Show Summary Details

p. 503. Reading biblical poetrylocked

  • Tod Linafelt

Abstract

“Reading biblical poetry” considers the elements of Hebrew biblical poetry and how they differ from biblical narrative: lineation and a collapsed syntax that often drops particles and pronouns to achieve compression of the line. Biblical poetry, unlike biblical narrative, is brimming with a wide range of figurative language. It alludes more freely to mythological contexts and to God’s concrete intervention in history. Biblical poetry is often presented as direct discourse, the first-person voice, and shows willingness to give access to the inner lives of its speakers. Verse was also reserved for more specialized, highly rhetorical uses and was the preferred form for the aphorism.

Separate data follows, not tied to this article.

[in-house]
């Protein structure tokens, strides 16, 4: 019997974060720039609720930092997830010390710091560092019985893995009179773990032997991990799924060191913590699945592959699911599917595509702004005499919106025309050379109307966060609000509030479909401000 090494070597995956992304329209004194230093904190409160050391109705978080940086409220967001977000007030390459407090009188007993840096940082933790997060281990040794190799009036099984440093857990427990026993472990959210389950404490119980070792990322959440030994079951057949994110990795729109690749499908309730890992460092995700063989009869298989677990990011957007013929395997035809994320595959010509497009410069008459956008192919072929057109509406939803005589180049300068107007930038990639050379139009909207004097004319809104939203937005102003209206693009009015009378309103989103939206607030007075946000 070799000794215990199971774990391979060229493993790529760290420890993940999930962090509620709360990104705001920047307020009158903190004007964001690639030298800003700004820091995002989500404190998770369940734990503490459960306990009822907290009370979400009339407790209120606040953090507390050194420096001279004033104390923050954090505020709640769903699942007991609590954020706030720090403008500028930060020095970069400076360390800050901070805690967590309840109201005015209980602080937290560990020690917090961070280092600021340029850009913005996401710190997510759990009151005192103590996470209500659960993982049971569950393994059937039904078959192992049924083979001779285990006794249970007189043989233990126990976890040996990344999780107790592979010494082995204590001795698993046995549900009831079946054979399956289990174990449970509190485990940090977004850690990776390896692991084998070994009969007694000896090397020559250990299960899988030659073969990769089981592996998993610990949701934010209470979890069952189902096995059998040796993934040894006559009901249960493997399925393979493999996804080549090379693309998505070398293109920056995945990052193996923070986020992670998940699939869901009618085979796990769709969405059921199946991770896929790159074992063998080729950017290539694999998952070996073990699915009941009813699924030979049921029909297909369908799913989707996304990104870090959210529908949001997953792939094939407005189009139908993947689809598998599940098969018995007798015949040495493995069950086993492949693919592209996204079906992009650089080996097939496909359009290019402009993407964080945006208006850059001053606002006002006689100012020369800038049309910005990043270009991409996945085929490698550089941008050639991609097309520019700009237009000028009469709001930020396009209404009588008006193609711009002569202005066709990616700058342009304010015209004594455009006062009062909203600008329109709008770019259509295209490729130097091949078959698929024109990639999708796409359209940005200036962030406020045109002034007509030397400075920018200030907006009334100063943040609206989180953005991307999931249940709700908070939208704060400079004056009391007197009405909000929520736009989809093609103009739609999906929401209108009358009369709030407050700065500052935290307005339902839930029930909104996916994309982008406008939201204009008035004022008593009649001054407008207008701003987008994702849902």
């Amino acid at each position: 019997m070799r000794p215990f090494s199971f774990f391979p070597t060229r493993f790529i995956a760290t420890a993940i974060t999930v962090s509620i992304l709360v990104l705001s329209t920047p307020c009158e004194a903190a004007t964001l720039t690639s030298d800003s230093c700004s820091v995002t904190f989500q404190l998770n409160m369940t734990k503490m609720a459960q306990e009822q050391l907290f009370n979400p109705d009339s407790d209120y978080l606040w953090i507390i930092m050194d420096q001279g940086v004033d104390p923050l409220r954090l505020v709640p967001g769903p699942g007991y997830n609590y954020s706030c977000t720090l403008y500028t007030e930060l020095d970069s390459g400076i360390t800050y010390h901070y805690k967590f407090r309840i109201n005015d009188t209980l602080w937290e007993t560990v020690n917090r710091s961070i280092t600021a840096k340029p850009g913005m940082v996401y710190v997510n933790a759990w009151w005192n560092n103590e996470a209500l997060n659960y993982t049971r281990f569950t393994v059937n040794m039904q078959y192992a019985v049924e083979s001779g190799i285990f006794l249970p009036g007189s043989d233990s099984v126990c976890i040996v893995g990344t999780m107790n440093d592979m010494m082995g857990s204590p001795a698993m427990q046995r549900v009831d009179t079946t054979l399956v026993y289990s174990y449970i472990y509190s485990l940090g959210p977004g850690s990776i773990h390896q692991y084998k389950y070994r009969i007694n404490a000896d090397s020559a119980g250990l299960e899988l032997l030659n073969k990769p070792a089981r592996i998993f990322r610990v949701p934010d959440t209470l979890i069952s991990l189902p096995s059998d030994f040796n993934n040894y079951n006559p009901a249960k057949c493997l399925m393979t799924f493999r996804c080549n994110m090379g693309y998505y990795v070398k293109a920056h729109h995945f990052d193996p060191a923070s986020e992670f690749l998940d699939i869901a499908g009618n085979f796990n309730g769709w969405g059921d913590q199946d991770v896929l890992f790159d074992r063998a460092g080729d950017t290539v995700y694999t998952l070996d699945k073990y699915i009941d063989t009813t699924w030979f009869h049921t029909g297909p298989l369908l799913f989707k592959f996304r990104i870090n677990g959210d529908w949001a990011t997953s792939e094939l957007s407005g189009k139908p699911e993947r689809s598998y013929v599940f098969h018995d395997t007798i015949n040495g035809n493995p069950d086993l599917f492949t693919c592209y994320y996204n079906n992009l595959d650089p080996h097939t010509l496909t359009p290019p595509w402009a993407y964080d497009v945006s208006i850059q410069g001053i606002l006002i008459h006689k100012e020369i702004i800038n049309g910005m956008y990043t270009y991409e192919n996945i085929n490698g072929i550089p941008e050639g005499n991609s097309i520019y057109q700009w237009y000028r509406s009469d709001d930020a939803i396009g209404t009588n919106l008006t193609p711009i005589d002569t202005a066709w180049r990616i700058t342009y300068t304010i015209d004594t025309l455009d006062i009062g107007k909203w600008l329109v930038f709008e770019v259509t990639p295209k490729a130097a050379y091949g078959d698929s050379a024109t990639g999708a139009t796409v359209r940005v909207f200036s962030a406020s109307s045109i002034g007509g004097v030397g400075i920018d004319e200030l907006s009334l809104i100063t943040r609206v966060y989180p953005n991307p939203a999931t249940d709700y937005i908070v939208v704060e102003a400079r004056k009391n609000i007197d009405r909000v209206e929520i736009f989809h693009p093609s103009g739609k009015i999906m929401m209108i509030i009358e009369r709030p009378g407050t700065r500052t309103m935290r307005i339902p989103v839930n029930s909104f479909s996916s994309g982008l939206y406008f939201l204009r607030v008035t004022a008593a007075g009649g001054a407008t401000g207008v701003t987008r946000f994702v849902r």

Access to the complete content on Very Short Introductions online requires a subscription or purchase. Public users are able to search the site and view the abstracts and keywords for each book and chapter without a subscription.

Please subscribe or login to access full text content.

If you have purchased a print title that contains an access token, please see the token for information about how to register your code.

For questions on access or troubleshooting, please check our FAQs, and if you can't find the answer there, please contact us.